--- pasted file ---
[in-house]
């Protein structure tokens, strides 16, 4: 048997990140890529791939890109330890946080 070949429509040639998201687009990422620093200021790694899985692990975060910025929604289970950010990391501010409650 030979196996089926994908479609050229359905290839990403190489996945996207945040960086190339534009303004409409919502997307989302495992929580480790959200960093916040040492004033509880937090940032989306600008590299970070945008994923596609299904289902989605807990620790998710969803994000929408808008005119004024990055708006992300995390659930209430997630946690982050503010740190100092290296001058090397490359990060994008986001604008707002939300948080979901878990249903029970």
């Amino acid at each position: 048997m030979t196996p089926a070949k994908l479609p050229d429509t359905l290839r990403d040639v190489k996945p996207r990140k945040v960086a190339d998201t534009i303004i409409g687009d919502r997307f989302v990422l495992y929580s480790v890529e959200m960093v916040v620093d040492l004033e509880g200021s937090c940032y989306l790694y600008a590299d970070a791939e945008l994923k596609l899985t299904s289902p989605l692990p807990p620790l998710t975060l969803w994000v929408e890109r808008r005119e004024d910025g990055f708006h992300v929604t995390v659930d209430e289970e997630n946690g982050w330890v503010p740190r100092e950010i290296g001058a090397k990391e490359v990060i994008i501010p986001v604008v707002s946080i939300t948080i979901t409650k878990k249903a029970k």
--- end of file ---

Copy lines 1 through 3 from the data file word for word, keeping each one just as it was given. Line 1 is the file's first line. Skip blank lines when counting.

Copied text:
[in-house]
């Protein structure tokens, strides 16, 4: 048997990140890529791939890109330890946080 070949429509040639998201687009990422620093200021790694899985692990975060910025929604289970950010990391501010409650 030979196996089926994908479609050229359905290839990403190489996945996207945040960086190339534009303004409409919502997307989302495992929580480790959200960093916040040492004033509880937090940032989306600008590299970070945008994923596609299904289902989605807990620790998710969803994000929408808008005119004024990055708006992300995390659930209430997630946690982050503010740190100092290296001058090397490359990060994008986001604008707002939300948080979901878990249903029970």
């Amino acid at each position: 048997m030979t196996p089926a070949k994908l479609p050229d429509t359905l290839r990403d040639v190489k996945p996207r990140k945040v960086a190339d998201t534009i303004i409409g687009d919502r997307f989302v990422l495992y929580s480790v890529e959200m960093v916040v620093d040492l004033e509880g200021s937090c940032y989306l790694y600008a590299d970070a791939e945008l994923k596609l899985t299904s289902p989605l692990p807990p620790l998710t975060l969803w994000v929408e890109r808008r005119e004024d910025g990055f708006h992300v929604t995390v659930d209430e289970e997630n946690g982050w330890v503010p740190r100092e950010i290296g001058a090397k990391e490359v990060i994008i501010p986001v604008v707002s946080i939300t948080i979901t409650k878990k249903a029970k």